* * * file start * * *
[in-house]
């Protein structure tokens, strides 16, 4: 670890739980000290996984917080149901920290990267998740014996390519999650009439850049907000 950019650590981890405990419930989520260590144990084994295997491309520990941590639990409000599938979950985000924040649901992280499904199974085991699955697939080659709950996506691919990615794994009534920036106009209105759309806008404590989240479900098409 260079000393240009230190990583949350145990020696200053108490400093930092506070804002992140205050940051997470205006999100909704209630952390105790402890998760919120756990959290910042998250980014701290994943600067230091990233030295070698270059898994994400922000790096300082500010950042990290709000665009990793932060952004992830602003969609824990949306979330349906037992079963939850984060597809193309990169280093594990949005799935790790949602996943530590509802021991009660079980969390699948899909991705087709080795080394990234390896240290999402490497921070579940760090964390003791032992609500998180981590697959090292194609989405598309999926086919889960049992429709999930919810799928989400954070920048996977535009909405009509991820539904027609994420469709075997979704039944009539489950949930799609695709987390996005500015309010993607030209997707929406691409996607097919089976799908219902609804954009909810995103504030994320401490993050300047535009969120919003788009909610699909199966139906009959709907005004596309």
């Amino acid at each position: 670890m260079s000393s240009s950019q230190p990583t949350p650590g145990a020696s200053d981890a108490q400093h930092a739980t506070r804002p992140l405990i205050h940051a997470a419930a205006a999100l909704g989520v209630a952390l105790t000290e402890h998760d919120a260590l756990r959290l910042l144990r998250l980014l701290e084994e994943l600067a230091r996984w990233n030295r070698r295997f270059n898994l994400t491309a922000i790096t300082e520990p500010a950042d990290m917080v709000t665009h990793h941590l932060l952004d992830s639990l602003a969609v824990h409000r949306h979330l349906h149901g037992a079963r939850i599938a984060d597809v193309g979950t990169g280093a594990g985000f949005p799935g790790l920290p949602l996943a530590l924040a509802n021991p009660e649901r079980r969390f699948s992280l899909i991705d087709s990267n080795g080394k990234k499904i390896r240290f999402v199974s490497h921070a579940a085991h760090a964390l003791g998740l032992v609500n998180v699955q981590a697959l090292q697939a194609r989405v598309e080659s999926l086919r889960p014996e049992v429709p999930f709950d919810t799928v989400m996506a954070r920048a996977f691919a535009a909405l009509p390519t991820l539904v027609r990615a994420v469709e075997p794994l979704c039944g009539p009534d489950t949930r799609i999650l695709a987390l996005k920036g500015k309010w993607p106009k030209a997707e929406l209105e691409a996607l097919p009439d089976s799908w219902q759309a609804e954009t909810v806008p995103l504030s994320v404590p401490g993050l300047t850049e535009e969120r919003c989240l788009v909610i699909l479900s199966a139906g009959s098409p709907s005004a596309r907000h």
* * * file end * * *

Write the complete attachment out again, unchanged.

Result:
[in-house]
């Protein structure tokens, strides 16, 4: 670890739980000290996984917080149901920290990267998740014996390519999650009439850049907000 950019650590981890405990419930989520260590144990084994295997491309520990941590639990409000599938979950985000924040649901992280499904199974085991699955697939080659709950996506691919990615794994009534920036106009209105759309806008404590989240479900098409 260079000393240009230190990583949350145990020696200053108490400093930092506070804002992140205050940051997470205006999100909704209630952390105790402890998760919120756990959290910042998250980014701290994943600067230091990233030295070698270059898994994400922000790096300082500010950042990290709000665009990793932060952004992830602003969609824990949306979330349906037992079963939850984060597809193309990169280093594990949005799935790790949602996943530590509802021991009660079980969390699948899909991705087709080795080394990234390896240290999402490497921070579940760090964390003791032992609500998180981590697959090292194609989405598309999926086919889960049992429709999930919810799928989400954070920048996977535009909405009509991820539904027609994420469709075997979704039944009539489950949930799609695709987390996005500015309010993607030209997707929406691409996607097919089976799908219902609804954009909810995103504030994320401490993050300047535009969120919003788009909610699909199966139906009959709907005004596309």
């Amino acid at each position: 670890m260079s000393s240009s950019q230190p990583t949350p650590g145990a020696s200053d981890a108490q400093h930092a739980t506070r804002p992140l405990i205050h940051a997470a419930a205006a999100l909704g989520v209630a952390l105790t000290e402890h998760d919120a260590l756990r959290l910042l144990r998250l980014l701290e084994e994943l600067a230091r996984w990233n030295r070698r295997f270059n898994l994400t491309a922000i790096t300082e520990p500010a950042d990290m917080v709000t665009h990793h941590l932060l952004d992830s639990l602003a969609v824990h409000r949306h979330l349906h149901g037992a079963r939850i599938a984060d597809v193309g979950t990169g280093a594990g985000f949005p799935g790790l920290p949602l996943a530590l924040a509802n021991p009660e649901r079980r969390f699948s992280l899909i991705d087709s990267n080795g080394k990234k499904i390896r240290f999402v199974s490497h921070a579940a085991h760090a964390l003791g998740l032992v609500n998180v699955q981590a697959l090292q697939a194609r989405v598309e080659s999926l086919r889960p014996e049992v429709p999930f709950d919810t799928v989400m996506a954070r920048a996977f691919a535009a909405l009509p390519t991820l539904v027609r990615a994420v469709e075997p794994l979704c039944g009539p009534d489950t949930r799609i999650l695709a987390l996005k920036g500015k309010w993607p106009k030209a997707e929406l209105e691409a996607l097919p009439d089976s799908w219902q759309a609804e954009t909810v806008p995103l504030s994320v404590p401490g993050l300047t850049e535009e969120r919003c989240l788009v909610i699909l479900s199966a139906g009959s098409p709907s005004a596309r907000h």